Thursday, 3 May 2012

Playing With Triangles

Where did we start?

As we were exploring 2D shapes, we got some coloured card cut into rectangles. 

First job was to rule a diagonal line across the rectangle as a cutting guide. After cutting down the line we produced 2 new shapes - a pair of triangles - Viola!

Some discussion ensued - What type of triangles were they? Were they both the same? What do you mean by same? What types of triangles are there? etc

Next challenge was to see what shapes we could make with the triangles. Here's a few pictures of our results.

We found that we could use all 4 triangles to make shapes from a quadrilateral up to a dodecagon. 
- no overlapping allowed
- had to join at an edge not at a corner

4 Sides

5 Sides

6 Sides

7 Sides

8 Sides

9 Sides

10 Sides

11 Sides

12 Sides

Then we went backwards...

So we worked out that we could make a dodecagon if we had 4 triangles.

What if we only had 3? we took away one triangle and found - hey we can only make up to a nonagon!

And when we had two triangles, we could only get up to a hexagon!

Amazing moment of understanding!

"Hey! That's a pattern like the 3 times tables!" exclaimed one perceptive student.

"1 triangle makes a 3 sided shape.

2 triangles can make a 6 sided shape.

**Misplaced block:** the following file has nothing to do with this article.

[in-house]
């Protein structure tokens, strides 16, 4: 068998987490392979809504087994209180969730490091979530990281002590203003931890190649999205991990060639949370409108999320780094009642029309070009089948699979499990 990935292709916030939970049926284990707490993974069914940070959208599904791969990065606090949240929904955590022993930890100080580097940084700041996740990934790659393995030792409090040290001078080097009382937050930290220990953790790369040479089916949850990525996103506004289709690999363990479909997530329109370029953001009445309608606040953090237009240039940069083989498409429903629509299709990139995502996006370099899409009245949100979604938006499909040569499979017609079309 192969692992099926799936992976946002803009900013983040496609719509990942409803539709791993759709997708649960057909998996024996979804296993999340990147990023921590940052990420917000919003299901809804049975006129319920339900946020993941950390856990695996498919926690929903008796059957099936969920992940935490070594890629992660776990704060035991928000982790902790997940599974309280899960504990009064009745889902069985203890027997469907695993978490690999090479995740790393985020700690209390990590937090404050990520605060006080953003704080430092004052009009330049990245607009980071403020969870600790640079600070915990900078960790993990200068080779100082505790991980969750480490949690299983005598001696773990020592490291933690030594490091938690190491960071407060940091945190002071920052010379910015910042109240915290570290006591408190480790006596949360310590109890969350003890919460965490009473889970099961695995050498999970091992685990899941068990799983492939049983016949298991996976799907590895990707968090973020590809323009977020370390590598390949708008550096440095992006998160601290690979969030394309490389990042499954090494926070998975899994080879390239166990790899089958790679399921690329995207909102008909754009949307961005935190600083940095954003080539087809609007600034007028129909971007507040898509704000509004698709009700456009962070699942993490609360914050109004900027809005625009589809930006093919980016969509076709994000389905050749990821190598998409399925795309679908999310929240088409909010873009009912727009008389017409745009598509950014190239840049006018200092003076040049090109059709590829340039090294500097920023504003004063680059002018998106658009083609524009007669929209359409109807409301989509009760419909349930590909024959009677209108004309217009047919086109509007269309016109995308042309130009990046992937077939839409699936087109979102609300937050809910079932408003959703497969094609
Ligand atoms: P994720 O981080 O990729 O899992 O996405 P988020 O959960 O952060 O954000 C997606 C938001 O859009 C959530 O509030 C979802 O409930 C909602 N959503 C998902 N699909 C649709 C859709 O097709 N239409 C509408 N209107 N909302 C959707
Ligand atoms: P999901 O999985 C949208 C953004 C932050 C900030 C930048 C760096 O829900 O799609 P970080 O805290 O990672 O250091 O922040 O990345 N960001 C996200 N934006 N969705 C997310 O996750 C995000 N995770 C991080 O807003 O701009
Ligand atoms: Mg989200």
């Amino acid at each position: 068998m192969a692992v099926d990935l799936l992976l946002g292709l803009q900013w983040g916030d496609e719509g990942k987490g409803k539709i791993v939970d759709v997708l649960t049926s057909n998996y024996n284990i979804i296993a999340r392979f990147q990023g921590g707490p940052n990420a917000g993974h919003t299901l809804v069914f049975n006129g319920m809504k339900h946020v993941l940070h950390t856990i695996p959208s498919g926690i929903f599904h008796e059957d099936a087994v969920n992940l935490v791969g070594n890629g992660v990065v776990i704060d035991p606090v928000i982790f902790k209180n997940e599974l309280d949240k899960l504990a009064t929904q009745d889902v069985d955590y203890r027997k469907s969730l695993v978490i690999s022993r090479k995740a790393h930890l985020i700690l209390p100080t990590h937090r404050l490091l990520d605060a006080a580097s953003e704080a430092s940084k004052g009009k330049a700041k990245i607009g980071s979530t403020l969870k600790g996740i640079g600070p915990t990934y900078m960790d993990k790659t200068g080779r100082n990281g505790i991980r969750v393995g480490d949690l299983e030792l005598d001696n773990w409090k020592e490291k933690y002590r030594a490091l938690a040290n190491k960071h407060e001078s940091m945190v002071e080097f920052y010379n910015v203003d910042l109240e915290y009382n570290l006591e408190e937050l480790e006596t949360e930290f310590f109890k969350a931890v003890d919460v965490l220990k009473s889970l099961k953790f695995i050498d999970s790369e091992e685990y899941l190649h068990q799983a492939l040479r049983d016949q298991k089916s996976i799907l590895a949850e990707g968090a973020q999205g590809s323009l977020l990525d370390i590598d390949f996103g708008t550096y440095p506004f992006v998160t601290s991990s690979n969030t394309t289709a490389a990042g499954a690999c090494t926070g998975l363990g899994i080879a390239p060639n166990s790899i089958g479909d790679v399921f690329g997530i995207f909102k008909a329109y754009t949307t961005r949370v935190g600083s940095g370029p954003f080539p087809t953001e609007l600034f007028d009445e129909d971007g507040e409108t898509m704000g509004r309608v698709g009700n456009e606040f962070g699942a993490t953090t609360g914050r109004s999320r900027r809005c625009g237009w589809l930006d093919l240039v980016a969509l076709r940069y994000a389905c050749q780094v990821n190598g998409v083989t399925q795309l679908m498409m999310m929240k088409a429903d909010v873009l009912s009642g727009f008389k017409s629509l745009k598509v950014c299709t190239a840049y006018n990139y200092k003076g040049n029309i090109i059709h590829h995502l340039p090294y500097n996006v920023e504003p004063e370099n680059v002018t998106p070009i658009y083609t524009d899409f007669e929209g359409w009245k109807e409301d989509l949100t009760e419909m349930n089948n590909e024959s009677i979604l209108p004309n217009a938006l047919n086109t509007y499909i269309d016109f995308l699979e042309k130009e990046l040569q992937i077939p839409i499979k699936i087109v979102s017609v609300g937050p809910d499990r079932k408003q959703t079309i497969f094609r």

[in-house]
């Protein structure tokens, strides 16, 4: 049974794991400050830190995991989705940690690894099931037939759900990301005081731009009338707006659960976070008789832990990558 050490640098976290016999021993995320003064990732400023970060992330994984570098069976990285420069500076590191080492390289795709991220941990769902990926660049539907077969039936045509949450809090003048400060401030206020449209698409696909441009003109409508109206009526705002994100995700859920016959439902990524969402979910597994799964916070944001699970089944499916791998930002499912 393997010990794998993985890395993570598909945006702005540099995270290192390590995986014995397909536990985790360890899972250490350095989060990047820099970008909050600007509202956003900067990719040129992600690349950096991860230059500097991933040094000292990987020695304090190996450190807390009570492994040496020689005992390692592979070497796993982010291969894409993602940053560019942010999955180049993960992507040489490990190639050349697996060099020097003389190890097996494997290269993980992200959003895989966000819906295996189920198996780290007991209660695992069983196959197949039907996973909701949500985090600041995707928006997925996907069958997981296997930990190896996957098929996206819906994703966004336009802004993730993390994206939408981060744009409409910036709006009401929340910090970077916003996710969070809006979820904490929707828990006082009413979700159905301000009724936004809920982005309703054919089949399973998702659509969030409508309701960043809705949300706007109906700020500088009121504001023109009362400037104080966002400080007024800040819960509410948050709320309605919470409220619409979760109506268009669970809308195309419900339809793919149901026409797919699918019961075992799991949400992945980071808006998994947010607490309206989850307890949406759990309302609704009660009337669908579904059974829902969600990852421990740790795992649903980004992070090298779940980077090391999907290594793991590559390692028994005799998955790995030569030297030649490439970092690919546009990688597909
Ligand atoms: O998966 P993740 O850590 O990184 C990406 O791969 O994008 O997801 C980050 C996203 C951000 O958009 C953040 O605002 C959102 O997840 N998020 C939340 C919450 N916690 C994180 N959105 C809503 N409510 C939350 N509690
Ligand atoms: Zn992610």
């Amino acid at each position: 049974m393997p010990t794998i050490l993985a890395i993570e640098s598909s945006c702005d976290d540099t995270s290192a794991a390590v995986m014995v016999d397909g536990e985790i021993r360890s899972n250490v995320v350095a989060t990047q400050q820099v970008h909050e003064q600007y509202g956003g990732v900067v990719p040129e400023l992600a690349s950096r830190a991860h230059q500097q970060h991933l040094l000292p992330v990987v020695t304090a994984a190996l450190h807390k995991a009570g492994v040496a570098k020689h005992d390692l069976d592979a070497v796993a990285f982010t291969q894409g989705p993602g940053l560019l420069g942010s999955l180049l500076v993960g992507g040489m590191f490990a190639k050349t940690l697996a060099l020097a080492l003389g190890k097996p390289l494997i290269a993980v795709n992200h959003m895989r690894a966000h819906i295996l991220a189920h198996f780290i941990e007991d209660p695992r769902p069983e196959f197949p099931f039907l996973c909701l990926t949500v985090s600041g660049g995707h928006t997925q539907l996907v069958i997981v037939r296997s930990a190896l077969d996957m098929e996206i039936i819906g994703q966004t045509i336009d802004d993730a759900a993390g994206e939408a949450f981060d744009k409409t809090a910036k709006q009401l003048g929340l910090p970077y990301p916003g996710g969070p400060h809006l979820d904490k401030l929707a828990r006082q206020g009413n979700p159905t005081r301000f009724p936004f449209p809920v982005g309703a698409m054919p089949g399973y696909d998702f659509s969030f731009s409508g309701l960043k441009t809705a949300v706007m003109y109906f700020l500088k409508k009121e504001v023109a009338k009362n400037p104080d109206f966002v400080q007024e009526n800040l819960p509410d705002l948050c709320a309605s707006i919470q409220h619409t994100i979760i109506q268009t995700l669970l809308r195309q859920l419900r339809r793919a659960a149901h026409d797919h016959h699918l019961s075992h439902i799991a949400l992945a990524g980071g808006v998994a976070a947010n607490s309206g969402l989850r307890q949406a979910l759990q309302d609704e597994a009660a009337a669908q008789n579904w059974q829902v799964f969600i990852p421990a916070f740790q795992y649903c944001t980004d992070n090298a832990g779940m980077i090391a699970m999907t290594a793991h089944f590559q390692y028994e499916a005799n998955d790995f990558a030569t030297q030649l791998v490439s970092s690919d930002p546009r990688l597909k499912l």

3 triangles can make a 9 sided shape.

4 triangles can make a 12 sided shape."

Get the pattern?

Parting Words

"So," I said to them at the end of the maths lesson. "What is we had started with quadrilaterals instead of triangles? What would be the pattern then?"

Or if we started with pentagons?

Or if we...?

1 comment:

  1. Firstly, congratulations on topping 1000 page views. :)

    The exploration of shapes and how they interact when placed together can lead to many discoveries. The patterns made and shown above have been able to produce irregular shapes with up to twelve sides.

    A question for the class...

    Starting with quadrilateral, you can obviously make a four sided shape but can you use quadrilaterals to make shapes with an odd number of sides without overlaying them? (Hint: try using parallelograms without 90 degree angles)

    An interesting post leaving the class with questions to keep them thinking of possibilities. :)

    Teacher, NSW, Australia


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